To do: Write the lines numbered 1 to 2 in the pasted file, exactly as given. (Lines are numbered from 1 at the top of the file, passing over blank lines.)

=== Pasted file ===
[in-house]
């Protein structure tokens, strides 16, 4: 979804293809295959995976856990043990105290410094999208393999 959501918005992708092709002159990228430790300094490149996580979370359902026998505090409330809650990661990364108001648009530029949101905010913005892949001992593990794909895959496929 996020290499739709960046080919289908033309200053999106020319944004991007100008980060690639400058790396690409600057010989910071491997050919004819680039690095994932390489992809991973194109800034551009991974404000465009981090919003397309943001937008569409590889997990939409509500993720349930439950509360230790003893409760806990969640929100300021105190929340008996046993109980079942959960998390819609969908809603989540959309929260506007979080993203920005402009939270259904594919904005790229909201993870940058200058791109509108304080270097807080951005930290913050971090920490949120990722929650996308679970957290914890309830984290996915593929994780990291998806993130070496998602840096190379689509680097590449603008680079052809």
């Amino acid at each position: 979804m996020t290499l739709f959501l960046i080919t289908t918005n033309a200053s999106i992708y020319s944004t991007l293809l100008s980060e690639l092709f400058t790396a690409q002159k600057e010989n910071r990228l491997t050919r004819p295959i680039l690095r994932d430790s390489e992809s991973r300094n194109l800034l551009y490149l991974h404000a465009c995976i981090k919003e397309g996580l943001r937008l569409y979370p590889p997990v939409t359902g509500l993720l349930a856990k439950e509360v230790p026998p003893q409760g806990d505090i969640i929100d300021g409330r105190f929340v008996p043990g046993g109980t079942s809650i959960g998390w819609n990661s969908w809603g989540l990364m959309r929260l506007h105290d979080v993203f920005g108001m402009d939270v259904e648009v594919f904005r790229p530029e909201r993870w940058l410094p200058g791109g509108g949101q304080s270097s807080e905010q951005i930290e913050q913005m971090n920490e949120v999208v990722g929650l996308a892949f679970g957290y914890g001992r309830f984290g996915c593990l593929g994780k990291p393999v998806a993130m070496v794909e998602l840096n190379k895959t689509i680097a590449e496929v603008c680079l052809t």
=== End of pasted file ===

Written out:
[in-house]
């Protein structure tokens, strides 16, 4: 979804293809295959995976856990043990105290410094999208393999 959501918005992708092709002159990228430790300094490149996580979370359902026998505090409330809650990661990364108001648009530029949101905010913005892949001992593990794909895959496929 996020290499739709960046080919289908033309200053999106020319944004991007100008980060690639400058790396690409600057010989910071491997050919004819680039690095994932390489992809991973194109800034551009991974404000465009981090919003397309943001937008569409590889997990939409509500993720349930439950509360230790003893409760806990969640929100300021105190929340008996046993109980079942959960998390819609969908809603989540959309929260506007979080993203920005402009939270259904594919904005790229909201993870940058200058791109509108304080270097807080951005930290913050971090920490949120990722929650996308679970957290914890309830984290996915593929994780990291998806993130070496998602840096190379689509680097590449603008680079052809």